Wednesday, September 24, 2008
Despite Roberto's protests, he seemed quite recovered the next day, but in the interest of trying to cover some ground, I gave up on the idea of attacking the triple climbs Portillo de Lazar (1129), Portillo de Eraice (1578), and Col de la Pierre St. Martin (1760m). I will admit that part of that was driven by the desire to escape from Spain as quickly as possible.
The alternative, Port de Larrau (1573m) and Col d'Erroymendi (1362m), was marked as scenic on the michelin map, and indeed it was quite pretty, but for most of the climb we were dogged by a large number of flies which whirled around our head creating an annoying buzzing sound. As we neared the summit of the climb, we saw the reason for them --- there were lots of horses, goats, and sheep on the road (no cows, though), and the fecal matter on the road was substantial. Once we got through the summit tunnel, however, we were exposed to a North wind that got rid of most of the flies and descending speeds meant that no flies could keep up with us.
Past Col d'Erroymendi, the road got really steep, and the descent was amazingly fast. Even Roberto admitted to pulling on the brakes out of fear at some points during the descent. In Larrau proper, Roberto asked for a lunch stop, and we treated ourselves to a two hour French lunch after the anemic Spanish equivalents the evening before.
Unfortunately, French lunches take no less than 2 hours, and it wasn't till 3:00pm that we ste off again down D26 towards Tardlets-Sorholus. Once we got to the intersection with the minor road D759 at Atherey, however, I couldn't resist the white road and chose to head towards Haux and Montory instead, which took in the minor pass Col de Serra (368m). That dropped us off on D918 where a minor climb to Lanne-en-Baretous led us to a descent towards Aramits, then Arette, and the major road towards Escot and the Col de Marie-Blanque.
It was at this point that we first encountered the official Raid Pyrenees groups --- unloaded cycle tourists who'd committed to doing 18 cols and 720km in 6 days. Being unloaded meant that they could do longer distances a day, but having to have support meant that they couldn't decide which hills to do on a daily basis, since the Raid Pyrenees organization decides which Cols must be done. They passed us in a maze of color, and we watched them go buy, knowing that we were paying half their costs by carrying lugguage ourselves.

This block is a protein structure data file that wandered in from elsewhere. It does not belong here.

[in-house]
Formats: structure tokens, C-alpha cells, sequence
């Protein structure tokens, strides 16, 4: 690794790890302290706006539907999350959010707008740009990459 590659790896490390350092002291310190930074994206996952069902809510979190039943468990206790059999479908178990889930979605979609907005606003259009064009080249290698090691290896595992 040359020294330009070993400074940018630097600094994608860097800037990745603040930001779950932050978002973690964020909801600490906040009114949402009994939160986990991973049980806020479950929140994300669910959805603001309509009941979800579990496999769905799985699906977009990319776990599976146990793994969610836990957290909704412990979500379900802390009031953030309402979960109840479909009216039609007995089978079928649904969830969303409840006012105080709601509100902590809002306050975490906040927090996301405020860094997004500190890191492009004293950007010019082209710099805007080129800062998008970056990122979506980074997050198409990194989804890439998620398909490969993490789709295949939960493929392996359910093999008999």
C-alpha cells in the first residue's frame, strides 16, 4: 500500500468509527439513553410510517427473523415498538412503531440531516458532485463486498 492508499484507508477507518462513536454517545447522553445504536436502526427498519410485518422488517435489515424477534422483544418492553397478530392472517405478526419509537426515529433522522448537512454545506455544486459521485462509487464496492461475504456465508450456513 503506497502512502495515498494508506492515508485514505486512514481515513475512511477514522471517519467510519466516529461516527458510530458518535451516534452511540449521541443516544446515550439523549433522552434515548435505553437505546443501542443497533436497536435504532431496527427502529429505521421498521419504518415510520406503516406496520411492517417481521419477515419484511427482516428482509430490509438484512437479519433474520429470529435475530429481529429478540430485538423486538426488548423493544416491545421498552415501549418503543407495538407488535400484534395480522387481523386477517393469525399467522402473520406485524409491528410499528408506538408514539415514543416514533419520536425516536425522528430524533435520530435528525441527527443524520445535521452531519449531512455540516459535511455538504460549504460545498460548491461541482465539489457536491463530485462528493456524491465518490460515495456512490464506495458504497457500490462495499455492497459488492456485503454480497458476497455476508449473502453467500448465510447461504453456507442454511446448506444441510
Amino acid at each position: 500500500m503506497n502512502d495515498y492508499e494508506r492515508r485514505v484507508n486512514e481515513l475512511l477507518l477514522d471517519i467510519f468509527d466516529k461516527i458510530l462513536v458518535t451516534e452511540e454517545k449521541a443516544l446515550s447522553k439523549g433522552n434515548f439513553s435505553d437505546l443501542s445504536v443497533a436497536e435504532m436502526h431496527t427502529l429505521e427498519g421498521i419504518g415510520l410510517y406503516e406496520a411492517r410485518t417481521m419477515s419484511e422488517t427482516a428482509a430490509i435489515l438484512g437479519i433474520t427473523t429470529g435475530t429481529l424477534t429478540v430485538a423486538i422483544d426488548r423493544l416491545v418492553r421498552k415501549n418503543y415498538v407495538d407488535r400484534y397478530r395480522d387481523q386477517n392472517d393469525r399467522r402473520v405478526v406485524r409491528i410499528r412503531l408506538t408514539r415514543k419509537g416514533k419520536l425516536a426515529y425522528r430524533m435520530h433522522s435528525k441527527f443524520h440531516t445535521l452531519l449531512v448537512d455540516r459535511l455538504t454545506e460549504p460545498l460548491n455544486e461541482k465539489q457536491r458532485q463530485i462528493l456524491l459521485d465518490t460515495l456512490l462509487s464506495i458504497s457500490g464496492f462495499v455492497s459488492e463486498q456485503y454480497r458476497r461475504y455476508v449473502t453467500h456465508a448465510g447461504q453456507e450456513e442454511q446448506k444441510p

Co de Marie-Blanque (1035m) was our first tough pass, averaging between 10-13% grades almost the entire way from about 300m or so. Coming in at the end of the day, it was a fun challenge, but the overcast skies made the climb quite enjoyable. Light traffic meant I could eschew my helmet in favor of my cycling cap, and made me feel like I was really touring. I was hoping to get to Laruns that day, but by the time I got to the summit, it was nearly 6:00pm, which made that unlikely. Fortunately, I ran into a French cyclist at the summit who knew the local hotels, and he called and made us reservations at a hotel in Bielle, though apparently the hotel was not serving dinner that night, so we'd have to go elsewhere to eat.
When everyone arrived at the summit we started the descent. Given the fading light, we could have gone fast but the descent was so pretty that we slowed down often or even stopped to take pictures. Not that photographs could have done the scenery justice --- the descent was gentle swooping curves overlooking a valley, with pastures and beautiful houses to the side, and an occasional rise so you could see how much more descending you had to do and how high you were with respect to the valley.
The hotel was a Logis de France operation, and pointed us at a restaurant in Castet a good 3km away, so we had to drop our lugguage, put lights on our bikes, and ride to the restaurant for dinner. All in all, a good day with 97.9km, 2116m climb, as respectable as a day in the Alps.